Tag: Ben Domenech

Journalist and former academic Dr. Deborah Soh joined host Ben Domenech to discuss how she takes a scientific and research-based approach to debunking the most common misconceptions about gender identity. Soh compiled her research in her new book, “The End of Gender: Debunking the Myths about Sex and Identity in Our Society.”

Soh said she’s grateful to no longer be in the academic world, where everyone is required to accept so many scientific mistruths as facts. As a liberal herself, Soh said the evolution of gender identity has been used by the radical left to further a narrative that’s harmful to children and not based in science.

Rep. Ken Buck (R-Colo.) joined host Ben Domenech to discuss the danger of big tech censorship for the American public. Rep. Buck’s new book, “Capitol Freedom: Restoring American Greatness,” is out now.

Many Republicans argue all private companies ought to remain unfettered by government intervention, but Buck argues that big tech companies such as Google don’t use the extreme level of power they wield over free speech fairly. He debunked the idea that there’s no relationship between privacy and size, saying that if these companies didn’t have a monopoly on free speech, they couldn’t get away with their actions.

Civil rights activist Bob Woodson joined host Ben Domenech to discuss the racism behind the left’s recent “anti-racist” activism. Woodson is the Founder and President of the Woodson Center, where you can learn more about his work on the 1779 Project.

Woodson said the message of the New York Times’ 1619 project takes advantage of specifically low-income black communities and falsely attributes their problems, namely the violence and brokenness of cities, as being external. The ideas lead essayist Hannah Nikole-Jones and her colleagues at the New York Times presented are “ahistorical,” he said.

Scott Atlas joined Ben Domenech to discuss the data surrounding schools reopening and the dangers of not following the science. Atlas is a fellow in scientific philosophy and public policy at Stanford University’s Hoover Institution, a member of Hoover’s Working Group on Health Care Policy, and the former head of neuroradiology at Stanford Medical School.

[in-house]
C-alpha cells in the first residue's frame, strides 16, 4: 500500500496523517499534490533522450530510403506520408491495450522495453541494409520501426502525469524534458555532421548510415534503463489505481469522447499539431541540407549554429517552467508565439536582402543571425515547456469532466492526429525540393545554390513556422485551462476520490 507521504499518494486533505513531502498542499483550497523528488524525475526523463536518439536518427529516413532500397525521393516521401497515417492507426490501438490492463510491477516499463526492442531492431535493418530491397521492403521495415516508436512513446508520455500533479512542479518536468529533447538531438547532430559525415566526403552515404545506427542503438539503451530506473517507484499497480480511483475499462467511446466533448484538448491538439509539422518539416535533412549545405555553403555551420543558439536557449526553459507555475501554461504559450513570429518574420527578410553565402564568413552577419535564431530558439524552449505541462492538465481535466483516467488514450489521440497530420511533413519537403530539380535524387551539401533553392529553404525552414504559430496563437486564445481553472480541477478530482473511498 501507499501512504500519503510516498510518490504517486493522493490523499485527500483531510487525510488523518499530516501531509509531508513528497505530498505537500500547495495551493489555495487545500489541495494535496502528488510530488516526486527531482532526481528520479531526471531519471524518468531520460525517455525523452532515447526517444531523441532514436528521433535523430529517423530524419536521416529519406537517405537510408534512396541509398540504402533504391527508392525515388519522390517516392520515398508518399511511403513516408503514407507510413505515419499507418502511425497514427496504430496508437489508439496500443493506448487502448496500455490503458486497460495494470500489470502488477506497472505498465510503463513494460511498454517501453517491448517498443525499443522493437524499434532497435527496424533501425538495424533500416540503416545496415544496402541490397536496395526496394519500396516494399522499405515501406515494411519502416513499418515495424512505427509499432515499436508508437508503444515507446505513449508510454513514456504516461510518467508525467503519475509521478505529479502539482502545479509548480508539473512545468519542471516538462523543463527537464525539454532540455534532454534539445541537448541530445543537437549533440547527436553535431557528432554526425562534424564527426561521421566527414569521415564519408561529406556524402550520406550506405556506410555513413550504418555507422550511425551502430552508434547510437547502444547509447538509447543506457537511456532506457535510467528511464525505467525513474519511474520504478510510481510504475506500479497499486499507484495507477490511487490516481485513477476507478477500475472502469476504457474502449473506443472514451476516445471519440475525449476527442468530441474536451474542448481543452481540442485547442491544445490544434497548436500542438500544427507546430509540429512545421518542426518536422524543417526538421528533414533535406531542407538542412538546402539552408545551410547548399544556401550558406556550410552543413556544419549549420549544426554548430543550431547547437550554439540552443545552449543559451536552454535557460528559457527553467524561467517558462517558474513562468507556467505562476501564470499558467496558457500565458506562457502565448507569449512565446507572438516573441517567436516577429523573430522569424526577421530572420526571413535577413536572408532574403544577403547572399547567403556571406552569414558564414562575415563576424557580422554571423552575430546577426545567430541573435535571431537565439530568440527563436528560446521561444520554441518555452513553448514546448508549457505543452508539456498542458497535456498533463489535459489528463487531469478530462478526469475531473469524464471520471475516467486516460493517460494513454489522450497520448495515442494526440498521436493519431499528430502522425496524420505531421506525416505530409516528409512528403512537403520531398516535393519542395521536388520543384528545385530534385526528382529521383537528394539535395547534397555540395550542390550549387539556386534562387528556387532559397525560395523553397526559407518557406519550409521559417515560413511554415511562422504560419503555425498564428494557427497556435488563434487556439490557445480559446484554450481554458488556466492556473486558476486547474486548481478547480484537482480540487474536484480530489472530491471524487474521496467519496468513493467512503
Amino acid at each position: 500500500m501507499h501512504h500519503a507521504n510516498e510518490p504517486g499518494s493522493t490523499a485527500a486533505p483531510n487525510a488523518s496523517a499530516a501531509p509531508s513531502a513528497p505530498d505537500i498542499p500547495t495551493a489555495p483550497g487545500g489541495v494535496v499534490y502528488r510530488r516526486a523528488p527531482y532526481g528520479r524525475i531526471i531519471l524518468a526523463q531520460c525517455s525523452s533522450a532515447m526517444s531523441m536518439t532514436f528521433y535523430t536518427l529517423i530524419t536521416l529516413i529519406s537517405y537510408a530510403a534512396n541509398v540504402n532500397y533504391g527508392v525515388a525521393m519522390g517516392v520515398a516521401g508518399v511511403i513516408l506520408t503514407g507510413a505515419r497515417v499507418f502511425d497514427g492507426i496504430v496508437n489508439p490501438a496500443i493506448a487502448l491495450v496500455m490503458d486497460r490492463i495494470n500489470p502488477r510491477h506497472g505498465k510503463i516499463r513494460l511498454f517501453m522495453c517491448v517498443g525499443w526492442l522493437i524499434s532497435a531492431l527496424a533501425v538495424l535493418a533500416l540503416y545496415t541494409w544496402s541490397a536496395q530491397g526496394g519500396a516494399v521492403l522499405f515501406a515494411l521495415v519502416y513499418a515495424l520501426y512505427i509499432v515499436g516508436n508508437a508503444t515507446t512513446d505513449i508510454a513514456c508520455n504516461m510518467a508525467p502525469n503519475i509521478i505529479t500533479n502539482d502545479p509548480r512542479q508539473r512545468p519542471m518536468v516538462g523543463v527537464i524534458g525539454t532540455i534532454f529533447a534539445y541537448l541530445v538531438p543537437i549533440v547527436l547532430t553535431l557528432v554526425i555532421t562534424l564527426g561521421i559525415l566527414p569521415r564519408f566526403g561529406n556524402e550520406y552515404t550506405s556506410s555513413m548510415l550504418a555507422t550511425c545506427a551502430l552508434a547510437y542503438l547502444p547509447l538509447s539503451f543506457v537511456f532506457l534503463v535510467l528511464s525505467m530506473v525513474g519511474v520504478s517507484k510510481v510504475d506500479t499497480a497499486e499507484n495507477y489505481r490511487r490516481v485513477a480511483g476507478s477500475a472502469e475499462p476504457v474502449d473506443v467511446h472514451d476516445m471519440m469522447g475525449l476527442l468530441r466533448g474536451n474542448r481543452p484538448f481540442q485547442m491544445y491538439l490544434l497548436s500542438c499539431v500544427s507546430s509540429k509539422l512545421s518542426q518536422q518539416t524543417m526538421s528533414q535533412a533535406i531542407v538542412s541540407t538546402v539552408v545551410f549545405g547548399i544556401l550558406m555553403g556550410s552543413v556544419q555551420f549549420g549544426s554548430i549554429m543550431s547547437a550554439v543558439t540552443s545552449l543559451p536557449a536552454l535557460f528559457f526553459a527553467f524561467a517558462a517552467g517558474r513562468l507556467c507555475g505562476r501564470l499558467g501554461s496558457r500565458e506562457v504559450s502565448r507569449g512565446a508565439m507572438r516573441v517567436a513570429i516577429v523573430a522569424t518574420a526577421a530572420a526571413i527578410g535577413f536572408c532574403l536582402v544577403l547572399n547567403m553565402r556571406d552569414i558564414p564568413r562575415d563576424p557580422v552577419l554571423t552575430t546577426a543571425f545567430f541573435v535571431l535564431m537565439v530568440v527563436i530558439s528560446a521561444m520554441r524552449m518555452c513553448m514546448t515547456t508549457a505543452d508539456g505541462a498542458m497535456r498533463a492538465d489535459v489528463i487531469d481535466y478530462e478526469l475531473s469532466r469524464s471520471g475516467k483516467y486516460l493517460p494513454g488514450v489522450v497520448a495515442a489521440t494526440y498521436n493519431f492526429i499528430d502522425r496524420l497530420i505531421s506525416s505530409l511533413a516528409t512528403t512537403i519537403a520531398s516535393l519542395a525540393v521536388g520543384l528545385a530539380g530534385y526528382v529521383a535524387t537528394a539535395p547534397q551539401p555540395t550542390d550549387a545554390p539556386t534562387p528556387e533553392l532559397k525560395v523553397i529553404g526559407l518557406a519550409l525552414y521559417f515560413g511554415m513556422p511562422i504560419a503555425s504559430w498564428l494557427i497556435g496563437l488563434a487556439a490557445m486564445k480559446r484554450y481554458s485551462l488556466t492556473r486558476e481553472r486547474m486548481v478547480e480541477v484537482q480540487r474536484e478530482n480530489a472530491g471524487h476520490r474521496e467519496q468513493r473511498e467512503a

Atlas laid out multiple points of scientific evidence indicating the necessity of reopening schools. This included the documented facts that children are young people are at low risk of developing COVID-19 themselves and they’re at low risk of spreading it to others. Furthermore, he said, school closures are extremely harmful to children’s health in different ways, especially in that distance learning has proven to be a failure.

Avik Roy joined host Ben Domenech to discuss the debate over how and when to reopen schools amid government lockdowns. Roy serves as the president of the  Foundation for Research on Equal Opportunity and the opinion editor at Forbes.

While following realistic protocol to ensure students’ safety, Roy asserts that schools must open this fall for children to have the greatest chance for success. It would be detrimental for students to not reap the mental, emotional, and physical benefits that schooling provides, he said. It also produces a large disparity between lower class and upper class children.

Author and Uyghur human rights activist Jewher Illham joined host Ben Domenech to discuss her personal experience fighting to expose the Chinese government’s treatment of Uyghur people. Illham is creating a documentary to raise awareness of the Uyghur‘s condition by amplifying survivors’ voices.

Illham, whose father was imprisoned seven years ago following his attempt to create an unbiased social media platform, argues that very few people both inside and outside of China are aware of the human rights offenses taking place. Uyghur people are faced into different levels of camps, including some that are solely used for torture.

Karol Markowicz joined Ben Domenech to discuss her view of America, including her thoughts on patriotism and her experience as a New Yorker, after having immigrated to the US from the USSR. Markowicz is a columnist at the New York Post and a contributer at The Spectator and the Washington Examiner.